Saturday, February 12th, 2011

WCET Conference is Now Open! The 23rd Annual WCET Conference will take place October 26-29 at the Denver City Center Marriott in downtown Denver, CO! WCET invites you to share some of the innovative concepts, good practices, new research findings that are making a difference in how technology advances higher education. Submit a conference presentation [...]

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Five Critical Competencies for Teaching Online

Friday, February 11th, 2011

Distance Education Report asked Larry Ragan, Director of Faculty Development for Penn State’s World Campus, “How would you rank the critical competencies for teaching online?” Here’s what he said:

1. Teaching and Learning

* State objectives, expectations, and policies
* Establish communication rules and group decision-making norms
* Give prompt, effective feedback

By Christopher Hill

Read Faculty Focus

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Can Social Networking Keep Students In School?

Thursday, February 10th, 2011

Last fall, students were psyched to be starting school at Coppin State University in Baltimore.

But if history is any guide, 40 percent of them will disappear before next year — victims of this school’s low retention rate.

This is the time of year when students are wondering whether they will get accepted to the college of their choice. But many colleges and universities are asking themselves another question: How can we hold onto students once they’re enrolled?

By Larry Abramson

Read NPR

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Reliving history: Virtual world lets IUP students participate in critical civil rights battles

Wednesday, February 9th, 2011

Imagine what it would be like to learn about the past by stepping into the pages of a history book.

Graduate students in the communications media program at Indiana University of Pennsylvania are using Second Life to bring milestones in history to life in a three-dimensional virtual world. In the fall 2010 semester, they completed a project designed to teach college-level students about the civil rights movement.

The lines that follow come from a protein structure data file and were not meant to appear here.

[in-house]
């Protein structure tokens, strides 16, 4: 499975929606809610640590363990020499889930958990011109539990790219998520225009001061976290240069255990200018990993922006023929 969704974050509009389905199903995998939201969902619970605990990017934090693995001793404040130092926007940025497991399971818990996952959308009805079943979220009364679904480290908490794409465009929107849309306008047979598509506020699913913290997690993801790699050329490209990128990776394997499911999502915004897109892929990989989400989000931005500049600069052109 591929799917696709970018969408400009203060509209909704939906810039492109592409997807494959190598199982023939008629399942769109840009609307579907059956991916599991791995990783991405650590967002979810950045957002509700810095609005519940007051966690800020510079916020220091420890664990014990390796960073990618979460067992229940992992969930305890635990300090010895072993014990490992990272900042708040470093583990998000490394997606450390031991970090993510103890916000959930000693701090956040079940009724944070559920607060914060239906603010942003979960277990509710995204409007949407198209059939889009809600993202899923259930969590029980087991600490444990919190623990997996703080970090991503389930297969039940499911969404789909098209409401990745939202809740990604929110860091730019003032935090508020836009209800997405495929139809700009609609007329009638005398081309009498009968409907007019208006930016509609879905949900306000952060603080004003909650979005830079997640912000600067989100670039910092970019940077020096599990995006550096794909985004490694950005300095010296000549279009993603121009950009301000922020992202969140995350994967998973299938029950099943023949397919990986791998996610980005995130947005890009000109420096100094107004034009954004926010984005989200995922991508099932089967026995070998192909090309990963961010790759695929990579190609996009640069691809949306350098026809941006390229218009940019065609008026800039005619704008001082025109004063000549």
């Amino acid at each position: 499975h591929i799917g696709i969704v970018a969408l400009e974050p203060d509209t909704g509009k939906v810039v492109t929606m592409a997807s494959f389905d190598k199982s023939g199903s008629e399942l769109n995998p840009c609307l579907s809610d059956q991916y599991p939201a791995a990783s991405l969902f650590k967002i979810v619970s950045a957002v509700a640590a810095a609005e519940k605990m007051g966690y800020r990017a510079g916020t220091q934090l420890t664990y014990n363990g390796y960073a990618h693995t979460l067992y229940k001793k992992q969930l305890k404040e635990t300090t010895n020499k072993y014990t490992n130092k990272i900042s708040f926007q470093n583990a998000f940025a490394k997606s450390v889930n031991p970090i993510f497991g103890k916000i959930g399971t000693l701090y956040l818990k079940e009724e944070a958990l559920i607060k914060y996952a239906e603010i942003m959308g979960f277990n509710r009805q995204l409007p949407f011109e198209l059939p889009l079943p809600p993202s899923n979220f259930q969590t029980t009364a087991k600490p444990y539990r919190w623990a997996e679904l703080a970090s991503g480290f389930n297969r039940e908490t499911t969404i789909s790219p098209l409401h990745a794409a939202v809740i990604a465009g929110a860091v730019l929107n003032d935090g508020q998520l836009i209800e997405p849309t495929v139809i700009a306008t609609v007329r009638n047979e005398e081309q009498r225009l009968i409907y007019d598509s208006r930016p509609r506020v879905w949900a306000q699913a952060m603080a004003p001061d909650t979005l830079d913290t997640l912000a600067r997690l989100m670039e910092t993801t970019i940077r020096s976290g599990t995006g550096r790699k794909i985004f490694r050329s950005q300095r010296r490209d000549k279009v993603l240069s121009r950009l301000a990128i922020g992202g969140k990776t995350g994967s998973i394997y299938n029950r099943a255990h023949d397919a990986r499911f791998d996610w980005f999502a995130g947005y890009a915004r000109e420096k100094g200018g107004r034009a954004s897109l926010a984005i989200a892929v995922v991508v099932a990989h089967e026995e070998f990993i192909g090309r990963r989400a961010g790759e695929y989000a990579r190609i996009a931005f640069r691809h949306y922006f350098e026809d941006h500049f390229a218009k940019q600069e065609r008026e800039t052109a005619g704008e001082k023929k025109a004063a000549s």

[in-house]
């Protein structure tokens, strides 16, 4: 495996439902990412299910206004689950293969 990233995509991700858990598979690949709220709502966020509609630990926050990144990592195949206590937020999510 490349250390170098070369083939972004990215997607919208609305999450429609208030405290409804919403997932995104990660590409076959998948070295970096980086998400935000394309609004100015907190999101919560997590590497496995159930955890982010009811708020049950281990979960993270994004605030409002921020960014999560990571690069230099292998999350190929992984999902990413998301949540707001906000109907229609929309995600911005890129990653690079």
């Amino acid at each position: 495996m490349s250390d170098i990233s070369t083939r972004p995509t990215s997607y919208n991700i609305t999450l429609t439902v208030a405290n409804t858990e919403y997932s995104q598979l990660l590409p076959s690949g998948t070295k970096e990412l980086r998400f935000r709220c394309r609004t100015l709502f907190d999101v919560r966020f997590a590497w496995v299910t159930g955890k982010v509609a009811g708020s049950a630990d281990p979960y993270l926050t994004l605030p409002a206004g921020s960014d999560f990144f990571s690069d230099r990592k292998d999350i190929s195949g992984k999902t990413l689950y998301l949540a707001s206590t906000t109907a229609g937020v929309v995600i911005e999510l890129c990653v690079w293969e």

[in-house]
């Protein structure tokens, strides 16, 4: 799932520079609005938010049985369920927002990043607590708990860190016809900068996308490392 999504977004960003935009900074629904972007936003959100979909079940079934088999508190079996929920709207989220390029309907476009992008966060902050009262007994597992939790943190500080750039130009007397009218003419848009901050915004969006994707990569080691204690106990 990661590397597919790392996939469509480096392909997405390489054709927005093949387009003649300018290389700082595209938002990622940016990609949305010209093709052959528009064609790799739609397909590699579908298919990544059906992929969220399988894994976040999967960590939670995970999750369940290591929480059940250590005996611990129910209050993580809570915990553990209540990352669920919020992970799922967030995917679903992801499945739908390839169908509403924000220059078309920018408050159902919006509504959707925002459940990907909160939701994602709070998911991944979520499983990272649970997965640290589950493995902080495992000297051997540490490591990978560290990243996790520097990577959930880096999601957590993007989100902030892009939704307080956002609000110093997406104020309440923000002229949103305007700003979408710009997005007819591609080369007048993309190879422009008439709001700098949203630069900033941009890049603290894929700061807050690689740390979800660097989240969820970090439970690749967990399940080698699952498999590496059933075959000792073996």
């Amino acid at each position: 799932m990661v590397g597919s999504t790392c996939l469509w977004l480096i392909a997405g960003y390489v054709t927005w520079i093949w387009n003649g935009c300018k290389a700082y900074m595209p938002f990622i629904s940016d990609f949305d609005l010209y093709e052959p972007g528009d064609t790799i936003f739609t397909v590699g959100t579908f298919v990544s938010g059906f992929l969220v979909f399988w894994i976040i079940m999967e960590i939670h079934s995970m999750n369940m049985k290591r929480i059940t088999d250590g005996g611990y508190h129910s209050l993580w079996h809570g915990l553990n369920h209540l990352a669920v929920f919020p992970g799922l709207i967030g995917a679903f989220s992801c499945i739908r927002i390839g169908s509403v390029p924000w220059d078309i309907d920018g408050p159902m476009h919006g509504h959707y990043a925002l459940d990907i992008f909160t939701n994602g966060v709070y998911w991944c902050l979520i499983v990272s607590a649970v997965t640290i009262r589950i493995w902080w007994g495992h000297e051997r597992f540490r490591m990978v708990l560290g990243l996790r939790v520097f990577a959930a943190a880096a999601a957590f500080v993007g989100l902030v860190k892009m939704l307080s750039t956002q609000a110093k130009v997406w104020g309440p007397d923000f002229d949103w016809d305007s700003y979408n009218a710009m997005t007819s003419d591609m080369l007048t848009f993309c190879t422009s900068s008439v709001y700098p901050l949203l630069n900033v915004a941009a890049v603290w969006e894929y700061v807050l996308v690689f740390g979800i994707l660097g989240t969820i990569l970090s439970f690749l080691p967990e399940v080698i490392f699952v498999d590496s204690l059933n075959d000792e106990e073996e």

Allen Partridge, a professor in IUP’s communications media department, has Ph.D. students in his Simulation of Games class use Second Life as part of their course work. Dr. Partridge also has a background in game design: He has created many two- and three-dimensional interactive computer games and has written several books on the topic.

By Adrian McCoy

Read Post Gazzette

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Snow days virtually eliminated with Web tools

Tuesday, February 8th, 2011

Despite winter storms that forced schools and colleges across the nation to cancel classes, tech-savvy educators are turning to Facebook, podcasts and other Web tools to keep students on track.

In Chicago’s suburbs, Lake Forest College professor Holly Swyers uploaded videos of her anthropology lecture last week on YouTube and kept an e-mail line open while Chicago absorbed 20 inches of snow and its public schools had their first snow day since 1999. University of New Hampshire professor Kent Chamberlin gave an electromagnetics lecture live — audio only — while still in pajamas.

By Mary Beth Marklein

Read USA Today